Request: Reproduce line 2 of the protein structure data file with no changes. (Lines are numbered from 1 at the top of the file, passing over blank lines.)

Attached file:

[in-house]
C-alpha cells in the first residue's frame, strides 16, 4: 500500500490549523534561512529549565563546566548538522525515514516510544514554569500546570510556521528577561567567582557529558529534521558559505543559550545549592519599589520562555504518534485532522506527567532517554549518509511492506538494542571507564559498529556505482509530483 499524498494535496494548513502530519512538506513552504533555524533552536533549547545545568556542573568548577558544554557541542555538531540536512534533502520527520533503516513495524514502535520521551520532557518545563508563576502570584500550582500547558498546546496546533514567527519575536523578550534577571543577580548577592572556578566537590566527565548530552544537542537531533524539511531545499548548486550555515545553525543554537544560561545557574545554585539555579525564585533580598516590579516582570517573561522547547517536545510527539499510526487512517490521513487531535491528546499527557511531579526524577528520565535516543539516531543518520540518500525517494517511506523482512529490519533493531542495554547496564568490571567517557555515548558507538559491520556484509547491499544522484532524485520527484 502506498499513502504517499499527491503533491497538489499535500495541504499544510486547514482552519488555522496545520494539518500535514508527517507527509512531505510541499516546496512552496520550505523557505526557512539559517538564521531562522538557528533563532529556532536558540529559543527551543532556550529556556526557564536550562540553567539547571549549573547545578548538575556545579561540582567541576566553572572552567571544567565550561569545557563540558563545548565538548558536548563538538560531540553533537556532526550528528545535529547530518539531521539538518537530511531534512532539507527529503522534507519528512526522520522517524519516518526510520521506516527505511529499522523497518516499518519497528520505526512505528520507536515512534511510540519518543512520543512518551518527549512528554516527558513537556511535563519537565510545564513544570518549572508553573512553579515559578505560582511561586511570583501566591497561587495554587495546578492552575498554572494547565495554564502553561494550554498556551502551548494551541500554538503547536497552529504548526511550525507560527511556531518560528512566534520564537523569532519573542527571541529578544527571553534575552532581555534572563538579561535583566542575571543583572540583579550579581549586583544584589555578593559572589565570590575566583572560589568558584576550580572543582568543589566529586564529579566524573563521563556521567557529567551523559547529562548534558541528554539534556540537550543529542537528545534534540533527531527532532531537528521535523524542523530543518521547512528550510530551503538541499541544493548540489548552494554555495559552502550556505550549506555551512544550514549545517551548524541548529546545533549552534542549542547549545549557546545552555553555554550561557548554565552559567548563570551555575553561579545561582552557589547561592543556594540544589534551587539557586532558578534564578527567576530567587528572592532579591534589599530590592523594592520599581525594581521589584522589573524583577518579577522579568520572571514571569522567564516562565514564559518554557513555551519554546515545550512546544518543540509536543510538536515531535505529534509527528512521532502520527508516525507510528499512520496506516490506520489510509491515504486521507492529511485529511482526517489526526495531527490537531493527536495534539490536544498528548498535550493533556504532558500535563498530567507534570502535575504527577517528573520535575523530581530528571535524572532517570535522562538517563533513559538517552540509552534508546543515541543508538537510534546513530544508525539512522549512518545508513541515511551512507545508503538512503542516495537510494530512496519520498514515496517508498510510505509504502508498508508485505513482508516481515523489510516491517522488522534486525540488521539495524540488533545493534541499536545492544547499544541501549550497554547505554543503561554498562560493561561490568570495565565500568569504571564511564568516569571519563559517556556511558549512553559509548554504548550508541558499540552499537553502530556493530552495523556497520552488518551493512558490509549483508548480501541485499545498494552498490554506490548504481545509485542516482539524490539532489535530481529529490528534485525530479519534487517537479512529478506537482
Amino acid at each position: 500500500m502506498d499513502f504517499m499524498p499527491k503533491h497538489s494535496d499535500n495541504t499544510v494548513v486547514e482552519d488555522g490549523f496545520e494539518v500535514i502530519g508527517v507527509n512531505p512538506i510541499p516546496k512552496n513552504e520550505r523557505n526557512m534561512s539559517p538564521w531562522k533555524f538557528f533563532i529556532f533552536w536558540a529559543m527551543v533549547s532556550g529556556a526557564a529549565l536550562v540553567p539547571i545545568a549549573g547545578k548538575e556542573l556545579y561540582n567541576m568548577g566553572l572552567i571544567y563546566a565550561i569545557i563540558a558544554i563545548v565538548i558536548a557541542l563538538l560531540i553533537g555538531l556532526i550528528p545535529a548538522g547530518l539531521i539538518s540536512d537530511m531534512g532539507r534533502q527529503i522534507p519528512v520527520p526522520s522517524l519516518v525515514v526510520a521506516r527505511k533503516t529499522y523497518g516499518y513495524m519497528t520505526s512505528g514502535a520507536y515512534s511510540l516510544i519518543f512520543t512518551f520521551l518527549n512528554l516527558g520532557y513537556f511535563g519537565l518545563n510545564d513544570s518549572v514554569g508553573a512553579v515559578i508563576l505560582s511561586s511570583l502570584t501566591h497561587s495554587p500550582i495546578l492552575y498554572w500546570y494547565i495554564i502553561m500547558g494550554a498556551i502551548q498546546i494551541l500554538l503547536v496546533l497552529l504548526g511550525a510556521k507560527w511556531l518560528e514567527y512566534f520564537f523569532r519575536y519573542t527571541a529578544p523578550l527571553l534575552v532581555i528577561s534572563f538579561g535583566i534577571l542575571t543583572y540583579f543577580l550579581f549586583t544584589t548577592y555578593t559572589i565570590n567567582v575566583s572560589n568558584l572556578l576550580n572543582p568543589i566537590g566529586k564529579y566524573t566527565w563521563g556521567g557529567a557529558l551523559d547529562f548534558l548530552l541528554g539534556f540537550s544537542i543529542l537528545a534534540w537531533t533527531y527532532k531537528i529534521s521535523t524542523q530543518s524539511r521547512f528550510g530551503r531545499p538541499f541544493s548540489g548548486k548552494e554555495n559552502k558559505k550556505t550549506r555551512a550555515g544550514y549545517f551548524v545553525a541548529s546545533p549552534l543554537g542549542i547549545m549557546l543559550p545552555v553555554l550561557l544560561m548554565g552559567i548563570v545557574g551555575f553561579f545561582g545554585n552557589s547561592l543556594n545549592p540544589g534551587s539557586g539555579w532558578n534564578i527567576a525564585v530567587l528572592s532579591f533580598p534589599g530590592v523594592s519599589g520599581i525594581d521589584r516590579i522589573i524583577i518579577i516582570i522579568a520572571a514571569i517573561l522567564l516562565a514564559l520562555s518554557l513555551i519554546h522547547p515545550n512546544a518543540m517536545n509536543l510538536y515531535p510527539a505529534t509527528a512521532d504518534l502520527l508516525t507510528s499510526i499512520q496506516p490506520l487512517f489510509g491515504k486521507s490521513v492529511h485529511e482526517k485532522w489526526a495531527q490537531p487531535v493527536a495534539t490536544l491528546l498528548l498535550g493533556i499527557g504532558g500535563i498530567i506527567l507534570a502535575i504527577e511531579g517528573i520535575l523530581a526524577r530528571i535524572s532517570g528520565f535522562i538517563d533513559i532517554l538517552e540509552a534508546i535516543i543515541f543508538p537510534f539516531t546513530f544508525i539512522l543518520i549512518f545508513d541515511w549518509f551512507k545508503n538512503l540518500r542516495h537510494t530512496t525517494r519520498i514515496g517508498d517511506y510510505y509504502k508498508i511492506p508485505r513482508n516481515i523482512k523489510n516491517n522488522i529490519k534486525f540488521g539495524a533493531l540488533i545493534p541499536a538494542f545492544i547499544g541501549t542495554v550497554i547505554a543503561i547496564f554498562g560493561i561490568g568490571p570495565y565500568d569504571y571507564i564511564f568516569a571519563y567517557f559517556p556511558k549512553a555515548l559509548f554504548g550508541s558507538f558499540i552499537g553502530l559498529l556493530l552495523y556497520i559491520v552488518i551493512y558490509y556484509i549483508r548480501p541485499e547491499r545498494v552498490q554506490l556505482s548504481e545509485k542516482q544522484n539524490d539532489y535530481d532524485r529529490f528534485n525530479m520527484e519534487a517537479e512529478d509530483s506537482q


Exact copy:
C-alpha cells in the first residue's frame, strides 16, 4: 500500500490549523534561512529549565563546566548538522525515514516510544514554569500546570510556521528577561567567582557529558529534521558559505543559550545549592519599589520562555504518534485532522506527567532517554549518509511492506538494542571507564559498529556505482509530483 499524498494535496494548513502530519512538506513552504533555524533552536533549547545545568556542573568548577558544554557541542555538531540536512534533502520527520533503516513495524514502535520521551520532557518545563508563576502570584500550582500547558498546546496546533514567527519575536523578550534577571543577580548577592572556578566537590566527565548530552544537542537531533524539511531545499548548486550555515545553525543554537544560561545557574545554585539555579525564585533580598516590579516582570517573561522547547517536545510527539499510526487512517490521513487531535491528546499527557511531579526524577528520565535516543539516531543518520540518500525517494517511506523482512529490519533493531542495554547496564568490571567517557555515548558507538559491520556484509547491499544522484532524485520527484 502506498499513502504517499499527491503533491497538489499535500495541504499544510486547514482552519488555522496545520494539518500535514508527517507527509512531505510541499516546496512552496520550505523557505526557512539559517538564521531562522538557528533563532529556532536558540529559543527551543532556550529556556526557564536550562540553567539547571549549573547545578548538575556545579561540582567541576566553572572552567571544567565550561569545557563540558563545548565538548558536548563538538560531540553533537556532526550528528545535529547530518539531521539538518537530511531534512532539507527529503522534507519528512526522520522517524519516518526510520521506516527505511529499522523497518516499518519497528520505526512505528520507536515512534511510540519518543512520543512518551518527549512528554516527558513537556511535563519537565510545564513544570518549572508553573512553579515559578505560582511561586511570583501566591497561587495554587495546578492552575498554572494547565495554564502553561494550554498556551502551548494551541500554538503547536497552529504548526511550525507560527511556531518560528512566534520564537523569532519573542527571541529578544527571553534575552532581555534572563538579561535583566542575571543583572540583579550579581549586583544584589555578593559572589565570590575566583572560589568558584576550580572543582568543589566529586564529579566524573563521563556521567557529567551523559547529562548534558541528554539534556540537550543529542537528545534534540533527531527532532531537528521535523524542523530543518521547512528550510530551503538541499541544493548540489548552494554555495559552502550556505550549506555551512544550514549545517551548524541548529546545533549552534542549542547549545549557546545552555553555554550561557548554565552559567548563570551555575553561579545561582552557589547561592543556594540544589534551587539557586532558578534564578527567576530567587528572592532579591534589599530590592523594592520599581525594581521589584522589573524583577518579577522579568520572571514571569522567564516562565514564559518554557513555551519554546515545550512546544518543540509536543510538536515531535505529534509527528512521532502520527508516525507510528499512520496506516490506520489510509491515504486521507492529511485529511482526517489526526495531527490537531493527536495534539490536544498528548498535550493533556504532558500535563498530567507534570502535575504527577517528573520535575523530581530528571535524572532517570535522562538517563533513559538517552540509552534508546543515541543508538537510534546513530544508525539512522549512518545508513541515511551512507545508503538512503542516495537510494530512496519520498514515496517508498510510505509504502508498508508485505513482508516481515523489510516491517522488522534486525540488521539495524540488533545493534541499536545492544547499544541501549550497554547505554543503561554498562560493561561490568570495565565500568569504571564511564568516569571519563559517556556511558549512553559509548554504548550508541558499540552499537553502530556493530552495523556497520552488518551493512558490509549483508548480501541485499545498494552498490554506490548504481545509485542516482539524490539532489535530481529529490528534485525530479519534487517537479512529478506537482